I had twins more than 10 years ago. (This is by no means the hardest mothering challenge out there, but it definitely stretched me.) Since I already had some health issues at the time, I knew that I would have to be so careful with my resources (everything became stripped down to the barest bones version of itself). Particularly for their first six months of life, I told myself every day that feeding and clothing the six members of our family was my only job. Anything else that got done was a bonus. This thinking completely liberated me. I savored those fleeting moments with my babies and did the bare minimum in the house. We by no means were living in complete squalor, but my husband and I were not concerned if a bowl of pancake batter sat out until the evening or a Playmobil castle decorated the living room for days. I could sit and nurse and change diapers and play games with the older boys without the additional weight of feeling guilty about things left undone.

    Another story comes to mind. My older, very wise sister was going to host some guests a few years back. The guests unexpectedly called to announce they were going to be arriving much, much sooner than anticipated. My sister had a very full life at the time (teaching yoga, raising three sons, and making life work with a husband in Afghanistan). After the phone call, she paused for a moment to make a choice. She could have a very clean house for the guests when they arrived. Because of her already exhausted state, this would entail yelling and getting very angry with her kids while they all scrambled to clean. Or she could do the bare minimum to make the house passable and trust the guests would understand. This would create more peace for her own family. My sister chose the latter. She told me that she would rather have the clutter of blankets, books, and backpacks in a home that still had the emotional atmostphere she wanted most for her kids.

    One of the most important things I have done for myself in working through anxiety is this: I work to focus on what I did get right and what I did do well rather than all that I could have or should have done. It helps me make peace with all the botched projects, missing pieces, and jagged edges of my life.

    Thanks again for an amazing post, Michelle.

  11. At four kids, I've hit the point of "clean enough" in my every day. I, like you, tidy the downstairs enough, and with only the children's help. I can't go very long with my living areas messy, it disturbs my peace and makes me into a crazy person. If I let it go too long, that's when the yelling happens to get things under control. But still, I needed to read this and remind myself that my housekeeping and parenting decisions are good and good for my family. 🙂 I am ok with intentional untidiness.

  12. Love this. For my own sanity I made a rule not to clean when kids were sleeping–partly because they need to see it's work, but more because that time was too valuable–I do paid work (grading and class prep), or I write. I do wish the house were cleaner sometimes, but most of the time I prefer the trade-off.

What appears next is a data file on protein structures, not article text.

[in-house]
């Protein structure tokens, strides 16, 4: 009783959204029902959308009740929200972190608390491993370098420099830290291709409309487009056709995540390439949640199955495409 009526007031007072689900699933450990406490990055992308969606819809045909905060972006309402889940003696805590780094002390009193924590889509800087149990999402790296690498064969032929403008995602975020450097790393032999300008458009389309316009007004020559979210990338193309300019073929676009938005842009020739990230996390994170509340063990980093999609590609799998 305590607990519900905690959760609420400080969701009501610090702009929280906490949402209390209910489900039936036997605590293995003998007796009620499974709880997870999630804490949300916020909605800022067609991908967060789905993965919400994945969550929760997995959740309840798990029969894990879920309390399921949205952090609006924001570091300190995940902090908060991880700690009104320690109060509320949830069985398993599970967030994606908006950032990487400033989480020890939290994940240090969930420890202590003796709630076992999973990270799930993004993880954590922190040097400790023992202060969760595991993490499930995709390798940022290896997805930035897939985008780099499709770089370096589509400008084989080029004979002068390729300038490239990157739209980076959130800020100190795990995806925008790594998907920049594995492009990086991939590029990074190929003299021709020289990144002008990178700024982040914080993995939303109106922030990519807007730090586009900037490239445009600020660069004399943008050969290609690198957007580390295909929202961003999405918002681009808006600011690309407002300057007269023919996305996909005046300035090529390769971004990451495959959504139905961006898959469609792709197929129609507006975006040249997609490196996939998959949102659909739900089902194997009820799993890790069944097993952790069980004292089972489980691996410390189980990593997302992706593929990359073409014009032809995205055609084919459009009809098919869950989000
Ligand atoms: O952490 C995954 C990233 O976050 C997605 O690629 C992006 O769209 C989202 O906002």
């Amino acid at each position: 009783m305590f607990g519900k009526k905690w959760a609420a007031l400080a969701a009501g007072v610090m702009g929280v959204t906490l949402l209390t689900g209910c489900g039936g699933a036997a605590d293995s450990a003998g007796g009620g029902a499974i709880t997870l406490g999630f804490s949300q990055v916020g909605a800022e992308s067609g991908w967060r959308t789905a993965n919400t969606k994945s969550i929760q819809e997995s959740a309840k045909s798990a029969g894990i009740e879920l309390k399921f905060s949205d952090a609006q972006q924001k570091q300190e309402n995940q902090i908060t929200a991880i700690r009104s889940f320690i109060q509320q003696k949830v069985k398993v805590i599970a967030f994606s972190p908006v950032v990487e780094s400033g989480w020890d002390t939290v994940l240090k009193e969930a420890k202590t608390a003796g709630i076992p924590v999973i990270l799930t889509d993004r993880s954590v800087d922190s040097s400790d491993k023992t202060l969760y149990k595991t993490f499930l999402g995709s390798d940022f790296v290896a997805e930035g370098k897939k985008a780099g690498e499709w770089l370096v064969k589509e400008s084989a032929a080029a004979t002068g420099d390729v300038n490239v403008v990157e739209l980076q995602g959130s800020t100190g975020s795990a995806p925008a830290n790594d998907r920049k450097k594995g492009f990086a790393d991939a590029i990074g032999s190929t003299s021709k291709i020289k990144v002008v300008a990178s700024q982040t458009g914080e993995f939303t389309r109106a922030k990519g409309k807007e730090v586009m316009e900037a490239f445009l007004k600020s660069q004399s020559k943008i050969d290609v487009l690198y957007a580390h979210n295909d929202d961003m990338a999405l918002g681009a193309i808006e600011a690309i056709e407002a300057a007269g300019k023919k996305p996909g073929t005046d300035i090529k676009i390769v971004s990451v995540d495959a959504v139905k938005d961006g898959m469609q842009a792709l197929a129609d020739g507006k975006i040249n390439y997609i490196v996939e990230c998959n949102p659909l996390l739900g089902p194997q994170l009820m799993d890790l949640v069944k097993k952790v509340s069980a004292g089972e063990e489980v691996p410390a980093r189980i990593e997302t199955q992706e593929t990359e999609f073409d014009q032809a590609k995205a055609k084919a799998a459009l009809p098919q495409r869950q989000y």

13. I've discovered that it goes both ways–too much clutter and mess can drive away the Spirit (especially if it's ongoing and not just temporary), but too much stressing about a messy house and nagging my family can drive the Spirit away too. I'm constantly re-evaluating my approach, especially when it comes to bigger tasks and deep cleaning (not the daily stuff that always gets done). One of my goals in parenting is to teach my kids how to be responsible for their things and the things of others, and also to work hard. I also want them to feel loved, supported, and to have space to be creative. As you point out–sometimes those goals conflict.

    Right now I work full-time and my kids spend alternating weekends with their dad. I constantly feel the pull between cleaning when they aren't home so we can enjoy our time together, and leaving the cleaning for when they're here so they can learn how to work together. Most of the time, I just have us all clean during the times they are home. I've also started a rotation of having them help with different jobs in the evening after I get home from work–preparing dinner or doing dishes together with a child is a great way to reconnect at the end of a busy day.

  14. My kid once asked me why our house is always messy. I told her she could have the mom who makes cookies and plays video games, or the one with a clean house. She chose the cookie making mom.

    Sadly I am a third generation slob, and my husband came from a family who ran a motel. Some days I count it good if our house doesn't smell, and others I try to keep it less cluttered.

    When we were selling our house and had to keep it show ready for 6 months I almost went crazy. We didn't do anything in our house because we didn't want to make a mess. No craft projects, no Legos, no meals that resulted in dirty pans. I hated it. I'd rather have a house that looks like we live here than an inhospitable showroom.

    We are not hoarders, but by the standards of our new neighborhood we are definitely the most relaxed housekeepers. And for some reason all the kids want to hang out at our house where we have snacks and craft projects and a mom that is okay if you mess up the kitchen. Sometimes I even successfully get them to help clean up.


Leave a Comment